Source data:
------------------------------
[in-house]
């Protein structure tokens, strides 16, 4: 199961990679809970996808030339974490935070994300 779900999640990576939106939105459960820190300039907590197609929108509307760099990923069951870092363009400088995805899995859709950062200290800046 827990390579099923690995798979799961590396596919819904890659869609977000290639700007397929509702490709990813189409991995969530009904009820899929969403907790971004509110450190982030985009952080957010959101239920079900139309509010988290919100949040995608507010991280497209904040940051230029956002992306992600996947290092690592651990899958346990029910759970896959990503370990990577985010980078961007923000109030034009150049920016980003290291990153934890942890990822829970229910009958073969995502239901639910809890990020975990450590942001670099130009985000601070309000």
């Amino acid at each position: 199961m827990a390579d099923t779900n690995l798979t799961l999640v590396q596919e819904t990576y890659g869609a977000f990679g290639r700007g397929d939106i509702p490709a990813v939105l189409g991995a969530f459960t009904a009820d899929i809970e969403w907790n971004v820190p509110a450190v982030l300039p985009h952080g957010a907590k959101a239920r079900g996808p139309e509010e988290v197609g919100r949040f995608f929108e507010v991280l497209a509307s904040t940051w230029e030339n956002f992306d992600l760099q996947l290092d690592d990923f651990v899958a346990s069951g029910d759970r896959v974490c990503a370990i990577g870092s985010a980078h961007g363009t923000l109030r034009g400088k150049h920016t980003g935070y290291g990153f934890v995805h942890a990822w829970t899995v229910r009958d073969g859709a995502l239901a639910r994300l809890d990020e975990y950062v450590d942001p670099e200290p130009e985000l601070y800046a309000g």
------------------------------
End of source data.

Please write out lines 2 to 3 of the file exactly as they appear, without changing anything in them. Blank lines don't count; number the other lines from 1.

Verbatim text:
């Protein structure tokens, strides 16, 4: 199961990679809970996808030339974490935070994300 779900999640990576939106939105459960820190300039907590197609929108509307760099990923069951870092363009400088995805899995859709950062200290800046 827990390579099923690995798979799961590396596919819904890659869609977000290639700007397929509702490709990813189409991995969530009904009820899929969403907790971004509110450190982030985009952080957010959101239920079900139309509010988290919100949040995608507010991280497209904040940051230029956002992306992600996947290092690592651990899958346990029910759970896959990503370990990577985010980078961007923000109030034009150049920016980003290291990153934890942890990822829970229910009958073969995502239901639910809890990020975990450590942001670099130009985000601070309000």
């Amino acid at each position: 199961m827990a390579d099923t779900n690995l798979t799961l999640v590396q596919e819904t990576y890659g869609a977000f990679g290639r700007g397929d939106i509702p490709a990813v939105l189409g991995a969530f459960t009904a009820d899929i809970e969403w907790n971004v820190p509110a450190v982030l300039p985009h952080g957010a907590k959101a239920r079900g996808p139309e509010e988290v197609g919100r949040f995608f929108e507010v991280l497209a509307s904040t940051w230029e030339n956002f992306d992600l760099q996947l290092d690592d990923f651990v899958a346990s069951g029910d759970r896959v974490c990503a370990i990577g870092s985010a980078h961007g363009t923000l109030r034009g400088k150049h920016t980003g935070y290291g990153f934890v995805h942890a990822w829970t899995v229910r009958d073969g859709a995502l239901a639910r994300l809890d990020e975990y950062v450590d942001p670099e200290p130009e985000l601070y800046a309000g």